Editor

An editor can view and edit a map but does not have the ability to manage users.

Viewer

A viewer can view a map. This is most relevant to the "secure" map type. Normally a secure map requires a password to view. If a user is added as a viewer, they are allowed to view the secure map without a password but they must be logged into their account.

Other Notes

Password functionality works the same, it still acts as a view and edit key. However, with the new user management you no longer need to give out a password if you only want a user to view a map and not edit it. If you have any questions about this or other functionality please do not hesitate to drop us a line using the "Get Help" button.

Wednesday, November 23, 2016

Road Point Snapping

Recently we rolled out our road snapping feature. This feature was something we received requests for a lot, but it was technically very difficult to implement. However, we now have our own open street maps server and this allows us to grab road data directly. Drawing something like a curve before was very difficult. Now with road snapping it is much easier.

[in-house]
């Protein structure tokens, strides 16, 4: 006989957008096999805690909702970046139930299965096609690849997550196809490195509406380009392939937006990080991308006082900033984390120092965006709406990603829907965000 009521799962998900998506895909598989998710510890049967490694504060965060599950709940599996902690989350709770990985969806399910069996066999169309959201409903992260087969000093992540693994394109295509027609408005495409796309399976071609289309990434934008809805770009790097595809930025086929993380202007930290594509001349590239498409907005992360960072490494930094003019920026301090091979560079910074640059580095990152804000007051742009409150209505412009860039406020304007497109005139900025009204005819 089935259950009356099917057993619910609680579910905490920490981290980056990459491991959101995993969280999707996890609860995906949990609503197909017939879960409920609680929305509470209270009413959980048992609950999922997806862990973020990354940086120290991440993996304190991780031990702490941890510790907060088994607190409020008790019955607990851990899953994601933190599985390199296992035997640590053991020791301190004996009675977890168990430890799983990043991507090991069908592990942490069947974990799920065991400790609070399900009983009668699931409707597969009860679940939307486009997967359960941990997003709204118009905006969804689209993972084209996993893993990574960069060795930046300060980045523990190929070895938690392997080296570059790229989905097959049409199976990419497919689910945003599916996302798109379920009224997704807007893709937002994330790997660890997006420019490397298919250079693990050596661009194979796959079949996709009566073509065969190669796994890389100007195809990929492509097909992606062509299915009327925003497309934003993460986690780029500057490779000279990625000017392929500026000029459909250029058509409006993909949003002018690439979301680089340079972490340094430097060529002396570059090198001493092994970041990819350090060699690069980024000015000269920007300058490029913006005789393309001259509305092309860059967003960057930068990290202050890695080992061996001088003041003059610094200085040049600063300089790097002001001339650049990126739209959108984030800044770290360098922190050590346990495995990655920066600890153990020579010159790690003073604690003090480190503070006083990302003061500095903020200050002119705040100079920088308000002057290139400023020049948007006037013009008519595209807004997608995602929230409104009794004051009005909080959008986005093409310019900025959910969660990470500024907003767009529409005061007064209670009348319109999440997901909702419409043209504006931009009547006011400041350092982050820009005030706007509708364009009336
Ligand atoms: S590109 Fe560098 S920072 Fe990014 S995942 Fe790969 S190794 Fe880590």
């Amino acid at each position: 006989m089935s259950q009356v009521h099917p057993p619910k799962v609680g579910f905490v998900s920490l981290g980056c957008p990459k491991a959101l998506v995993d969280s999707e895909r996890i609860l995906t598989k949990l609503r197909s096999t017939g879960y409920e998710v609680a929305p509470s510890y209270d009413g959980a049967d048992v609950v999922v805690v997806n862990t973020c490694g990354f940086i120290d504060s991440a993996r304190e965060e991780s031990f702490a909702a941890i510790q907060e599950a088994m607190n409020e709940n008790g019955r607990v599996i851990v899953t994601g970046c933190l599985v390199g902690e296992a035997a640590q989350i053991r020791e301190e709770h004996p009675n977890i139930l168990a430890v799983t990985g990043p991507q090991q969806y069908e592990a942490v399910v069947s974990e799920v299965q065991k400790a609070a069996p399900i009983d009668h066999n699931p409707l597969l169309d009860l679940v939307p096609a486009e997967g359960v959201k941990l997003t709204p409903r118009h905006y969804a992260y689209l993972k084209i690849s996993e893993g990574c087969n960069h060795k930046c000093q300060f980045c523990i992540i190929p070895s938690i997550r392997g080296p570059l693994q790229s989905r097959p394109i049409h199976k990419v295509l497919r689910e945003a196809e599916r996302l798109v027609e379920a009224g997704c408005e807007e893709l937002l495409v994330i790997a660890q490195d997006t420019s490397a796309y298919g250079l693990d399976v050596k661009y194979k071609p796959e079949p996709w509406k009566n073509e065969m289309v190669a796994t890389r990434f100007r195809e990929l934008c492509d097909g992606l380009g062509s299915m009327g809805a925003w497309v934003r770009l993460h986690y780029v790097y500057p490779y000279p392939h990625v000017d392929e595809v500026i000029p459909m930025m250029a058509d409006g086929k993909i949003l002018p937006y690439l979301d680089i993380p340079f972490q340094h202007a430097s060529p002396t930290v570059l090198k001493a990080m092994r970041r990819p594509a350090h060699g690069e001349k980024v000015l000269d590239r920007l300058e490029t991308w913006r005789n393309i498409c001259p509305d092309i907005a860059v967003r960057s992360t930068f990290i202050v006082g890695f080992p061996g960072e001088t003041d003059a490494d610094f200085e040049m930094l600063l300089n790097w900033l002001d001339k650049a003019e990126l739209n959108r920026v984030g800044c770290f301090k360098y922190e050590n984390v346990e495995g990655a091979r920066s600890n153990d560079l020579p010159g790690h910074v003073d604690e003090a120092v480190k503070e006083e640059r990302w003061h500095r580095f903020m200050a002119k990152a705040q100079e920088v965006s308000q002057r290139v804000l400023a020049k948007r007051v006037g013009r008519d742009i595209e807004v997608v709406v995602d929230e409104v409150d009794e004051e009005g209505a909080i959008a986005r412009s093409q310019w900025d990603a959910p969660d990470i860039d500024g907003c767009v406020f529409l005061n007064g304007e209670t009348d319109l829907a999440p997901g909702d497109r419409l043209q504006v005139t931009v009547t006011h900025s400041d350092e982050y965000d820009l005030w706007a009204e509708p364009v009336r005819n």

The output data is actually clean data derived from OSM. Meaning the nodes of the road will match those generated from OSM. We use a combination of tactics for this including path finding and in some cases this might make the road snapping act oddly, we are aware of this and are going to improve it in future versions, but we decided it was good enough to roll out in a beta version so our users could start using it immediately.

OSM / Google inconsistencies
You might notice as you are using this, the guide layer (represented by a thin blue line) might not line up perfectly with Google. It should line up perfectly with data from Mapbox and OSM.

Depending on how highly trafficked an area is will depend how accurate and close the data is. We should take the time to note that you can contribute yourself at http://www.openstreetmap.org.

Future with OSM
By setting up our own OSM infrastructure this is going to have some great implications for us in the future. Including, but not limited to, the ability to have a totally independent API, our own independent Scribble Maps layers, and the also a new feature to allow you to highlight countries/states etc..